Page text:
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    ABSTRACT: Uranium oxide particles were dispersed into the environment from a factory in Colonie (NY, USA) by prevailing winds during the 1960s and '70s. Uranium concentrations and isotope ratios from bulk soil samples have been accurately measured using inductively coupled plasma quadrupole mass spectrometry (ICP-QMS) without the need for analyte separation chemistry. The natural range of uranium concentrations in the Colonie soils has been estimated as 0.7-2.1 microg g(-1), with a weighted geometric mean of 1.05 microg g(-1); the contaminated soil samples comprise uranium up to 500+/-40 microg g(-1). A plot of (236)U/(238)U against (235)U/(238)U isotope ratios describes a mixing line between natural uranium and depleted uranium (DU) in bulk soil samples; scatter from this line can be accounted for by heterogeneity in the DU particulate. The end-member of DU compositions aggregated in these bulk samples comprises (2.05+/-0.06) x 10(-3)(235)U/(238)U, (3.2+/-0.1)x10(-5)(236)U/(238)U, and (7.1+/-0.3) x 10(-6)(234)U/(238)U. The analytical method is sensitive to as little as 50 ng g(-1) DU mixed with the natural uranium occurring in these soils. The contamination footprint has been mapped northward from site, and at least one third of the uranium in a soil sample from the surface 5 cm, collected 5. 1km NNW of the site, is DU. The distribution of contamination within the surface soil horizon follows a trend of exponential decrease with depth, which can be approximated by a simple diffusion model. Bioturbation by earthworms can account for dispersal of contaminant from the soil surface, in the form of primary uranium oxide particulates, and uranyl species that are adsorbed to organic matter. Considering this distribution, the total mass of uranium contamination emitted from the factory is estimated to be c. 4.8 tonnes.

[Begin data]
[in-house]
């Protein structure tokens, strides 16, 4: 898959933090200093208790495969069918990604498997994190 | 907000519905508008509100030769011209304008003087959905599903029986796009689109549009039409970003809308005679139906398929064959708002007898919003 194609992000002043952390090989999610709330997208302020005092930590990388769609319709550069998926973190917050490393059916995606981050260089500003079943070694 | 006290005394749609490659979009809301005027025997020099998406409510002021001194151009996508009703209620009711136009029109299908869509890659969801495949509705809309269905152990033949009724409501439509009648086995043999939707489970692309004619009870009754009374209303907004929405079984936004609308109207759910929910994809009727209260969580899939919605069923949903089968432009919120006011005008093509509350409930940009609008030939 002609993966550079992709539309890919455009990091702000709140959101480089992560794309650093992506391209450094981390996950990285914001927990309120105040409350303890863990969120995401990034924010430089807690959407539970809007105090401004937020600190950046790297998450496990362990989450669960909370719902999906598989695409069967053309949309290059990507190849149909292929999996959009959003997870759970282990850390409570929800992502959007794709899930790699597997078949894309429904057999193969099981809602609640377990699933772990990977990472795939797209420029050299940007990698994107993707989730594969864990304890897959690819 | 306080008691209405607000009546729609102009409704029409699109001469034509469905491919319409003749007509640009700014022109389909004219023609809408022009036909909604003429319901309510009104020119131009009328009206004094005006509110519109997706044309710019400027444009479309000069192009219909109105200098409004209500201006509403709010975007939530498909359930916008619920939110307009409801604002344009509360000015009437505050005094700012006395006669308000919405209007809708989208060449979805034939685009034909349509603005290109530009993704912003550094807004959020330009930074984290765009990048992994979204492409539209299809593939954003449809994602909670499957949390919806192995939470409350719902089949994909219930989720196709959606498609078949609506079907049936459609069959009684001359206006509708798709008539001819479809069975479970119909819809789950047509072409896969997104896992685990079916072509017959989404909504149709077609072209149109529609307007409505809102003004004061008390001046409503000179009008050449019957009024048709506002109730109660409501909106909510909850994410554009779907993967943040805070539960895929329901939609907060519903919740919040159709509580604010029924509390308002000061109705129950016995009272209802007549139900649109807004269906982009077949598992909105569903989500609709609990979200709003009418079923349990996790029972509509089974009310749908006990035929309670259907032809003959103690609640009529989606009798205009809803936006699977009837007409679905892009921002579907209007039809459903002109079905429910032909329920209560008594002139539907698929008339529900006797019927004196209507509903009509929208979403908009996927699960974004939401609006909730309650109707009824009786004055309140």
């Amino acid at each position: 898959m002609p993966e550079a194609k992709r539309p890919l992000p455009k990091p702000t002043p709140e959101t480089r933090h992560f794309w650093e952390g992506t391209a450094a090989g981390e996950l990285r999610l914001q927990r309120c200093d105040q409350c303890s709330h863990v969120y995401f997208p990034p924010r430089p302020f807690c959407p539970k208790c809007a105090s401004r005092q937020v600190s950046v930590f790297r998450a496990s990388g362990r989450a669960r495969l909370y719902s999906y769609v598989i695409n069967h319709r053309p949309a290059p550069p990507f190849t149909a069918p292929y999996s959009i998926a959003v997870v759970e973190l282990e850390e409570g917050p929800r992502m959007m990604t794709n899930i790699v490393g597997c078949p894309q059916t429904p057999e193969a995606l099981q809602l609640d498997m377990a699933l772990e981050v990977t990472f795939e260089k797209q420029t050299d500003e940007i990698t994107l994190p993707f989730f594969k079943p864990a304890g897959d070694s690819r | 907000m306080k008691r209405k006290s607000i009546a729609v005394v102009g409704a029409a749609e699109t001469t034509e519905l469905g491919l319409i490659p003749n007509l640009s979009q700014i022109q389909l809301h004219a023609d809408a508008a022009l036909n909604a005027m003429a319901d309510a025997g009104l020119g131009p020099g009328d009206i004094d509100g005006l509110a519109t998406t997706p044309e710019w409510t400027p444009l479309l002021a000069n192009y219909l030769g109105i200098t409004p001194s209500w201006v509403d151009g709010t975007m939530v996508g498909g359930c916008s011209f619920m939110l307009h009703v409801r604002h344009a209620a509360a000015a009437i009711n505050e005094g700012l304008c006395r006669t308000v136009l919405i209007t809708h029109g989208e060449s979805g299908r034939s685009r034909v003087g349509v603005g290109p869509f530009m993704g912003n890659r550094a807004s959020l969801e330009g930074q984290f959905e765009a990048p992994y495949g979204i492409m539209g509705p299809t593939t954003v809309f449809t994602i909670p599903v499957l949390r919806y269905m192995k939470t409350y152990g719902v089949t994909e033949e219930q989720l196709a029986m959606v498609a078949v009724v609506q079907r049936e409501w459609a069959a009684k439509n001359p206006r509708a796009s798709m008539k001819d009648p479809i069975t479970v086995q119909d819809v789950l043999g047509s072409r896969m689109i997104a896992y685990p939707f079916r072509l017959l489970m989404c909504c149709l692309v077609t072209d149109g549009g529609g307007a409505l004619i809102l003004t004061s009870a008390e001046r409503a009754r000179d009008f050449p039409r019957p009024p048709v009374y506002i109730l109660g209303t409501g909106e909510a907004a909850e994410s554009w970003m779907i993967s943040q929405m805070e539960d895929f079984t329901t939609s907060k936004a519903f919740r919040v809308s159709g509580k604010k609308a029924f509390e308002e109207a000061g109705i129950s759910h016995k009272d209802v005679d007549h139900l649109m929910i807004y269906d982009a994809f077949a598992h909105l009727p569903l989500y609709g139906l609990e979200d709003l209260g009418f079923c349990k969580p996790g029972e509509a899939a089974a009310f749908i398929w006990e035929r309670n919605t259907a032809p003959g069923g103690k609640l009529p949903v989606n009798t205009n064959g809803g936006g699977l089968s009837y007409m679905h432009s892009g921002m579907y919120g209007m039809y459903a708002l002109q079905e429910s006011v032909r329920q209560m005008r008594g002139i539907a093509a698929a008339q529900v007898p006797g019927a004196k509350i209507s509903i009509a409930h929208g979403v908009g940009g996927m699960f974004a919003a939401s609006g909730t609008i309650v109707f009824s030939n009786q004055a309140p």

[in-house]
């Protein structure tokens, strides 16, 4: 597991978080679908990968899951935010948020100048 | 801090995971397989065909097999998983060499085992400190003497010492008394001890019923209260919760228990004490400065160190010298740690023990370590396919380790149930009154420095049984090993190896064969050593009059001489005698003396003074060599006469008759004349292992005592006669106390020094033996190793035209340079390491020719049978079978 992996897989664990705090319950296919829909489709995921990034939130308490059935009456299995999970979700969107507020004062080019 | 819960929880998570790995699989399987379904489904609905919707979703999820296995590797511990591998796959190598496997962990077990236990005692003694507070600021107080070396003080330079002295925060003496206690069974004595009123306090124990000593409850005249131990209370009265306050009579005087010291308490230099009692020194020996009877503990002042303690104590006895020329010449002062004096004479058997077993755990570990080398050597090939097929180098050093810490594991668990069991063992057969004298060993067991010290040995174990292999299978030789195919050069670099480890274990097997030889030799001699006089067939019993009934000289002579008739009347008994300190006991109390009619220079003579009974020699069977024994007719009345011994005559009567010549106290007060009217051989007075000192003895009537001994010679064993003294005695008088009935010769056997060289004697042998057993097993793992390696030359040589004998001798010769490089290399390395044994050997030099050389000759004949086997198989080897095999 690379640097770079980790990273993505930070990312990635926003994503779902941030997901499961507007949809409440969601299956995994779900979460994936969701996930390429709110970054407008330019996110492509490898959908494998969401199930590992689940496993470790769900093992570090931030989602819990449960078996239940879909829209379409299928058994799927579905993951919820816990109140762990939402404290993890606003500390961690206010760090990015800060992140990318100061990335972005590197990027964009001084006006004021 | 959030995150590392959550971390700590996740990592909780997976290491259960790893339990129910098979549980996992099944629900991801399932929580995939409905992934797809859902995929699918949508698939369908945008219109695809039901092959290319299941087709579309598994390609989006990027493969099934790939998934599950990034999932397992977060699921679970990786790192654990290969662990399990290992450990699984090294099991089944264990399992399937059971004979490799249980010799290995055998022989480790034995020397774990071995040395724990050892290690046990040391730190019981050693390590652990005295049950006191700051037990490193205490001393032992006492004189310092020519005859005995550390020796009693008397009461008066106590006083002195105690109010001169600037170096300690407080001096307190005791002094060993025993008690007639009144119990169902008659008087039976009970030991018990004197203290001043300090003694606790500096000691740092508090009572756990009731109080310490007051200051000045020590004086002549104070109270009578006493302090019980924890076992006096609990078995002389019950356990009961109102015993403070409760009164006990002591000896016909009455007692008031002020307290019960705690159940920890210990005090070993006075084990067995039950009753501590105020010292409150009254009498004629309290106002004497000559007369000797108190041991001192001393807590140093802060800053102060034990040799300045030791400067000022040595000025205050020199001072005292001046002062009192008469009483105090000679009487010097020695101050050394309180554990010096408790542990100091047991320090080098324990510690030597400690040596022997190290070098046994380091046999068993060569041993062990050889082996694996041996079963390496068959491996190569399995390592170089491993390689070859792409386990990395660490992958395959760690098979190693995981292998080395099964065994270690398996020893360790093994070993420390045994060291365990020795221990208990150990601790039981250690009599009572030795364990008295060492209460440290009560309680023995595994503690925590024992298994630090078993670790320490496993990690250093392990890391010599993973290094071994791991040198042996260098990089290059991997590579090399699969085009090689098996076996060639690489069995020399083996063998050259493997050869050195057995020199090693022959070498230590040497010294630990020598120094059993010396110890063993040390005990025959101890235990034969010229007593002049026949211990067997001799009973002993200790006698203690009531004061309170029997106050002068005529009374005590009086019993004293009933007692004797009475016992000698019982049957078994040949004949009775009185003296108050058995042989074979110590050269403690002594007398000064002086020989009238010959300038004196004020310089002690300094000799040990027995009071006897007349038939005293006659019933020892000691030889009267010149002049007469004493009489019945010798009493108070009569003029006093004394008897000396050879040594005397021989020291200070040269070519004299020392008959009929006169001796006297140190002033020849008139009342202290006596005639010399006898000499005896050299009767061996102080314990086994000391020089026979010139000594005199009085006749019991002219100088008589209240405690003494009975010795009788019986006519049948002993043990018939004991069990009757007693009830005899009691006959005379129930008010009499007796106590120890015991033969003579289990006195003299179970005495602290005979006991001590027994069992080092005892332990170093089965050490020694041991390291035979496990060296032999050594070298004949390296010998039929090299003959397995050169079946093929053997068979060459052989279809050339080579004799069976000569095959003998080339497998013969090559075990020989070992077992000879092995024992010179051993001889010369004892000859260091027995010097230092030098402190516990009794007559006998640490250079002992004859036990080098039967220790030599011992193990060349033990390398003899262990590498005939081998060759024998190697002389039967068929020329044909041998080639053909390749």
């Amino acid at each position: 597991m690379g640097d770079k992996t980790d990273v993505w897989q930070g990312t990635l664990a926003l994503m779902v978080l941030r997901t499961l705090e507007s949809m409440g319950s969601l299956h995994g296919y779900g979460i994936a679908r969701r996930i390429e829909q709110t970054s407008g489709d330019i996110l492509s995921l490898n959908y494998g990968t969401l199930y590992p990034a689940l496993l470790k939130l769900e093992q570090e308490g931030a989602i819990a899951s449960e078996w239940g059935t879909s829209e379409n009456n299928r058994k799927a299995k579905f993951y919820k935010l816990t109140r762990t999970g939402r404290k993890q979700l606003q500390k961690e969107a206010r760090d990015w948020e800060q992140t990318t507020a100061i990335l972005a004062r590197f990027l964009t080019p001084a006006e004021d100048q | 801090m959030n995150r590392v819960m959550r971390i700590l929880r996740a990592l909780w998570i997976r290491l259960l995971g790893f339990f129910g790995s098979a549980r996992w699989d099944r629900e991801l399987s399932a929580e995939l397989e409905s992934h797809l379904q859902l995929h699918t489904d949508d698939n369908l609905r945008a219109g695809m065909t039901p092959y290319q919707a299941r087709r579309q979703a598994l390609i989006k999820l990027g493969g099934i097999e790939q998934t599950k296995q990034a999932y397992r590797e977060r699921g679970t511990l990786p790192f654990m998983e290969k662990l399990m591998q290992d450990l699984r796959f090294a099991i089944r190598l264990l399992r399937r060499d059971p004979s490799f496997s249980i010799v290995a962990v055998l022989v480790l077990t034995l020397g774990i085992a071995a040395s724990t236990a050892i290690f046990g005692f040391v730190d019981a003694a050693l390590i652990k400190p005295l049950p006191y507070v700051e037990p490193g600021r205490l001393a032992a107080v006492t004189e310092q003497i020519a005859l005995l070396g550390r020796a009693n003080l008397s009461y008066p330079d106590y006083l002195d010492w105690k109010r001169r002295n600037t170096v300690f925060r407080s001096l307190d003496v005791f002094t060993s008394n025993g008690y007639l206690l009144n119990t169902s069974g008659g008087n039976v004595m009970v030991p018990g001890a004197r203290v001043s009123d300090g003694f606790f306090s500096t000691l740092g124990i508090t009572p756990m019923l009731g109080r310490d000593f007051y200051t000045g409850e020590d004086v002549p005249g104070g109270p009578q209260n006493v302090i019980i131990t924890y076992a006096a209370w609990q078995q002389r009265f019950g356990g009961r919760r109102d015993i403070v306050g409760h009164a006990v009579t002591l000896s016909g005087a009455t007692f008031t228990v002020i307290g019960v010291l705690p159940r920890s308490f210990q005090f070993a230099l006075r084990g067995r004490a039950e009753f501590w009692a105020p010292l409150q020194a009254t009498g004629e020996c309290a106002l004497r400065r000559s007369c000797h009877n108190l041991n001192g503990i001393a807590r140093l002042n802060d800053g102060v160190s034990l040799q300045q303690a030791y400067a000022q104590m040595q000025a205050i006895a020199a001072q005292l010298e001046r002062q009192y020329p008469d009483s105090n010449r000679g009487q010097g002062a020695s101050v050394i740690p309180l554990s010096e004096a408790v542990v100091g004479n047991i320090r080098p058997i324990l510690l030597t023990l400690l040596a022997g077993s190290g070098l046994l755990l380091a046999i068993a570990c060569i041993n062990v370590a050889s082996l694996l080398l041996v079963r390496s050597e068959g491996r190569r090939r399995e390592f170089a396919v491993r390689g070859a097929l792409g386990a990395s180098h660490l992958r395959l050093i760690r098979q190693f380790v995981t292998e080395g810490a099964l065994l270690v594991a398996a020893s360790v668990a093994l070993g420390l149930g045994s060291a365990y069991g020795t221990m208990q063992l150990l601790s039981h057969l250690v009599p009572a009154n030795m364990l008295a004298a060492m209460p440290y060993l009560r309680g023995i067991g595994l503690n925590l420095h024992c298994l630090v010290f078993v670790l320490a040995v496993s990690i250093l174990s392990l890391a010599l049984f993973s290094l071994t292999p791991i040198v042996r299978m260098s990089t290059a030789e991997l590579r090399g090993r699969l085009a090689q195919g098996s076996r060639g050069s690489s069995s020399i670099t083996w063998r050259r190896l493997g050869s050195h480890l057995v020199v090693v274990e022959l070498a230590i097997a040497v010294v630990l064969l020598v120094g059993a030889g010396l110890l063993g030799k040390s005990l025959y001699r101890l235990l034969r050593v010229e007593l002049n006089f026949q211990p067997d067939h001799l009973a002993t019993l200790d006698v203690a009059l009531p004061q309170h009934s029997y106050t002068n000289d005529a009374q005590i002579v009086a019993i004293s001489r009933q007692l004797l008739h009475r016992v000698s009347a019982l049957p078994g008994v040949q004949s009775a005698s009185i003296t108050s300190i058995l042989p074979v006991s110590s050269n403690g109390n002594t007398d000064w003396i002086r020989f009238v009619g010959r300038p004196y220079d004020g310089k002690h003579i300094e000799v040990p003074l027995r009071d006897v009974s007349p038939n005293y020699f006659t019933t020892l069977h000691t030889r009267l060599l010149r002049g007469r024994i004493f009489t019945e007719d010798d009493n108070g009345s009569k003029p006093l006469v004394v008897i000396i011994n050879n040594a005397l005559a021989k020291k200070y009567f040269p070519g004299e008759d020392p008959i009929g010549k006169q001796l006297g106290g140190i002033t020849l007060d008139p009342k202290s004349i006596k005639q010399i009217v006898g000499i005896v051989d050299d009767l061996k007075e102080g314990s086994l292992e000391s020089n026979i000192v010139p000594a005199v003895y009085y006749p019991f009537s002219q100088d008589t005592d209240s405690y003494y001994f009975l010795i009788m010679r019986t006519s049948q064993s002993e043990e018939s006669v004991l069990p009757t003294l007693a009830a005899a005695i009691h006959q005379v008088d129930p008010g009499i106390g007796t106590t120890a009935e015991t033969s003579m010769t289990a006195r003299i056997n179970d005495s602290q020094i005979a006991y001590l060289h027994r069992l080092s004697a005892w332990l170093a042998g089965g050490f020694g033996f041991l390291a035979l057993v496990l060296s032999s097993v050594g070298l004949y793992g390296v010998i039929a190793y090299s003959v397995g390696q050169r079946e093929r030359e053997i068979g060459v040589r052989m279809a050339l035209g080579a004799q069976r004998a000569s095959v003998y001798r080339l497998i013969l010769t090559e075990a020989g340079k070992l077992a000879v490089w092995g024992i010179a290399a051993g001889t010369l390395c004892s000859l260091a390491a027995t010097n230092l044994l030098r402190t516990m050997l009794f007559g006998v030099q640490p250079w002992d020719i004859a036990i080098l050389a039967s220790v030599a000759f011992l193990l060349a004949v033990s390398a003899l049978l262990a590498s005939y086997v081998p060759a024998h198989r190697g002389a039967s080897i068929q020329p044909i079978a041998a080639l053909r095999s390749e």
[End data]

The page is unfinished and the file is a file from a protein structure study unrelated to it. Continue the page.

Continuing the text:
Science of The Total Environment 10/2009; 408(2):397-407. DOI:10.1016/j.scitotenv.2009.09.024 · 4.10 Impact Factor
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    • "Most other studies of US or allied soldiers that have DU contamination involve individuals with embedded shrapnel (Hooper et al., 1999; McDiarmid et al., 2000, 2004). Gwiazda et al. (2004) measured uranium isotopes in urine from non-shrapnelembedded US soldiers that served in the Persian Gulf conflict of 1991 and found some evidence of DU, but the measurements by ICP-MS lacked sensitivity and reproducibility at moderate to low urinary uranium concentrations, and the study involved a small cohort. More recently, the UK government commissioned both a voluntary screening programme of more than 400 individuals potentially having a DU exposure during the period 1991–1997 (DUOB, 2007) and a study by Bland et al. (2007) that tested for DU in spot urine samples of more than 300 personnel involved in Iraq in 2003. "
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    • "Cell culture allows strict control of the cellular environment, which could influence cellular responses. Using the knowledge gathered from DU accumulation studies in the rodent models (Arfsten et al., 2005; Fitsanakis et al., 2006; Hahn et al., 2002; Miller et al., 1998b; Pellmar et al., 1999a) and from Gulf War veterans (Gwiazda et al., 2004; McDiarmid et al., 2000, 2001; Scott, 2003; Squibb and McDiarmid, 2006), we can extrapolate that CNS cells may potentially be exposed to nanomolar concentrations of U from leached uranium from embedded DU fragments. We also considered previous studies with U in cell cultures in the selection of our experimental uranium criteria and concentrations (Carriere et al., 2004; Kalinich and FIG. 3. Uranyl acetate does not cause significant alterations in thiol metabolite levels and redox potential. "